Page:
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Wargames [Blu-ray] (Bilingual) [Import]


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Product Details

  • Format: AC-3, DTS Surround Sound, Dubbed, Subtitled, Widescreen, NTSC, Import
  • Language: English
  • Subtitles: English, French, Spanish
  • Dubbed: English, French, Spanish
  • Region: Region A/1
  • Aspect Ratio: 1.85:1
  • Number of discs: 1
  • MPAA Rating: PG
  • Studio: Fox Searchlight
  • Release Date: Aug. 21 2012
  • Average Customer Review: 4.3 out of 5 stars  See all reviews (68 customer reviews)
  • ASIN: B0089J2818


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Customer Reviews

4.3 out of 5 stars
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By fiona Bryden on Feb. 4 2013
Format: DVD Verified Purchase
Stands up well despite the age. Good family movie. This is one of our son's favourites - he is 21.
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Format: DVD
I remember being kinda disappointed when I saw this as a kid. The TV commercial was so good...and lucky you, the trailer is included on the DVD, so you can see for yourself how well marketed WarGames was in its day.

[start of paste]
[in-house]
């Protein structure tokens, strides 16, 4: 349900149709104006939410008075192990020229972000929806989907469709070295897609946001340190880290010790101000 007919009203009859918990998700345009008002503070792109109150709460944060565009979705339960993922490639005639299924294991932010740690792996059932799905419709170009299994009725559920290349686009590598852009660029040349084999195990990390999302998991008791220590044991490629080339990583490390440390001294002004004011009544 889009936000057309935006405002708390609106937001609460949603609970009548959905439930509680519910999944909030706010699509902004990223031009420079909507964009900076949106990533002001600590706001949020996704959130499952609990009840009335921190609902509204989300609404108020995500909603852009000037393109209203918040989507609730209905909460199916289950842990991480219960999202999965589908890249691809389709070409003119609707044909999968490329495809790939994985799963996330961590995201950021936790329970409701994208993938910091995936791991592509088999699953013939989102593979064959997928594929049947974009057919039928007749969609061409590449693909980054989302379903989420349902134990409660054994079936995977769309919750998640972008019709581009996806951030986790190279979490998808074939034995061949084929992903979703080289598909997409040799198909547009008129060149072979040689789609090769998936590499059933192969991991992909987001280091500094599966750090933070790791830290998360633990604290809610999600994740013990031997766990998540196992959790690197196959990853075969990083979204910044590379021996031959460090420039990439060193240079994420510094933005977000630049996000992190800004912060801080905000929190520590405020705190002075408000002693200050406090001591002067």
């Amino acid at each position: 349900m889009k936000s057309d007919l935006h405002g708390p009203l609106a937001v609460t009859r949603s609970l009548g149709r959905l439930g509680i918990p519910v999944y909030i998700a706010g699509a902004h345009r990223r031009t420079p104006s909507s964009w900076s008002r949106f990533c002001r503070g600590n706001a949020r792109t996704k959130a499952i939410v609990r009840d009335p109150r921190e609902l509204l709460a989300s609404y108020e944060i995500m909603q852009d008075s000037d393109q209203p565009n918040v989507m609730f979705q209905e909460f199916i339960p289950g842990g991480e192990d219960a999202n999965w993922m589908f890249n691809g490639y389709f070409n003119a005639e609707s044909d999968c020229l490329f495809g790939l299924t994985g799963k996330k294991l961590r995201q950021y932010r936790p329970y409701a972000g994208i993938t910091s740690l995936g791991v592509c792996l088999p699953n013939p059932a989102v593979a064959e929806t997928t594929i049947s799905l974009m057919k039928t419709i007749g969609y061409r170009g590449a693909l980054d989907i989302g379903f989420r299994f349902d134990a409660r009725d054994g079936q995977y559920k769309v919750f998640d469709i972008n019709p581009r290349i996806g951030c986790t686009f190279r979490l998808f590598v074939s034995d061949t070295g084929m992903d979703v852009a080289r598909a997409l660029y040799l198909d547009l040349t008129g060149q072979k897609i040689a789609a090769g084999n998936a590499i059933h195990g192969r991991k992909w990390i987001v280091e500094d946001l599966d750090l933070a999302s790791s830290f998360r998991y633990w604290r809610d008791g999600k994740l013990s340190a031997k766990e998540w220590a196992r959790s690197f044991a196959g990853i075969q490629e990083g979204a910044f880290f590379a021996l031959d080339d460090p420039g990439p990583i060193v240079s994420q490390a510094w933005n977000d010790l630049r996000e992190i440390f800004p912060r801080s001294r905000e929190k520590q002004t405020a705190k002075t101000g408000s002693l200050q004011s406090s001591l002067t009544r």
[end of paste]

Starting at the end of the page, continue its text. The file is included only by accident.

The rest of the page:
So here we are almost 20 years later, and I have to say I found the movie much more satisfying. I must be softening. You have to like a movie where the kid's playing Galaga in the opening scene. The bloopbleepbleep "Shall we play a game?" computer voice gives me chills. The good kind.
If you look closely, you will see a nerdy Bill Gates. (As opposed to the suave, lady-killer Bill Gates, of course.) I find it eerie that he whines about a "back door."
And...Ally Sheedy is at her cutest here.
By the way, does anyone remember that late 80s dance song DefCon (by CCCP, I think) that sampled from WarGames?
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Format: DVD